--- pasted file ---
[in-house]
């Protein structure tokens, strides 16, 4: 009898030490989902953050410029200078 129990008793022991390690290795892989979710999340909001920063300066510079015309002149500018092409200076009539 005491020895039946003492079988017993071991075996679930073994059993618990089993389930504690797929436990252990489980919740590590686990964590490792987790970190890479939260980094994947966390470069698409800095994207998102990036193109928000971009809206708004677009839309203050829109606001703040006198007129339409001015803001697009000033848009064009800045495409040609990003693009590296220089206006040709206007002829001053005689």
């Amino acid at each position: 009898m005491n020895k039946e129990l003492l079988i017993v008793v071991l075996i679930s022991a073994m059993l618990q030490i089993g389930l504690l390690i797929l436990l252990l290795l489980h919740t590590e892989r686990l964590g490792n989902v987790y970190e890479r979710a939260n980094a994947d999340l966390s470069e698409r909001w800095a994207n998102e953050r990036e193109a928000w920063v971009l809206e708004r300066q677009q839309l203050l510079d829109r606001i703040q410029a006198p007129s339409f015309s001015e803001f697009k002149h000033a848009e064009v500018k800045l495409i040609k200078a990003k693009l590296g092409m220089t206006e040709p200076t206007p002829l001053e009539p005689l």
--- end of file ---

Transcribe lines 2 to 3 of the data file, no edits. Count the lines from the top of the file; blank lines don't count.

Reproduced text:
């Protein structure tokens, strides 16, 4: 009898030490989902953050410029200078 129990008793022991390690290795892989979710999340909001920063300066510079015309002149500018092409200076009539 005491020895039946003492079988017993071991075996679930073994059993618990089993389930504690797929436990252990489980919740590590686990964590490792987790970190890479939260980094994947966390470069698409800095994207998102990036193109928000971009809206708004677009839309203050829109606001703040006198007129339409001015803001697009000033848009064009800045495409040609990003693009590296220089206006040709206007002829001053005689």
């Amino acid at each position: 009898m005491n020895k039946e129990l003492l079988i017993v008793v071991l075996i679930s022991a073994m059993l618990q030490i089993g389930l504690l390690i797929l436990l252990l290795l489980h919740t590590e892989r686990l964590g490792n989902v987790y970190e890479r979710a939260n980094a994947d999340l966390s470069e698409r909001w800095a994207n998102e953050r990036e193109a928000w920063v971009l809206e708004r300066q677009q839309l203050l510079d829109r606001i703040q410029a006198p007129s339409f015309s001015e803001f697009k002149h000033a848009e064009v500018k800045l495409i040609k200078a990003k693009l590296g092409m220089t206006e040709p200076t206007p002829l001053e009539p005689l």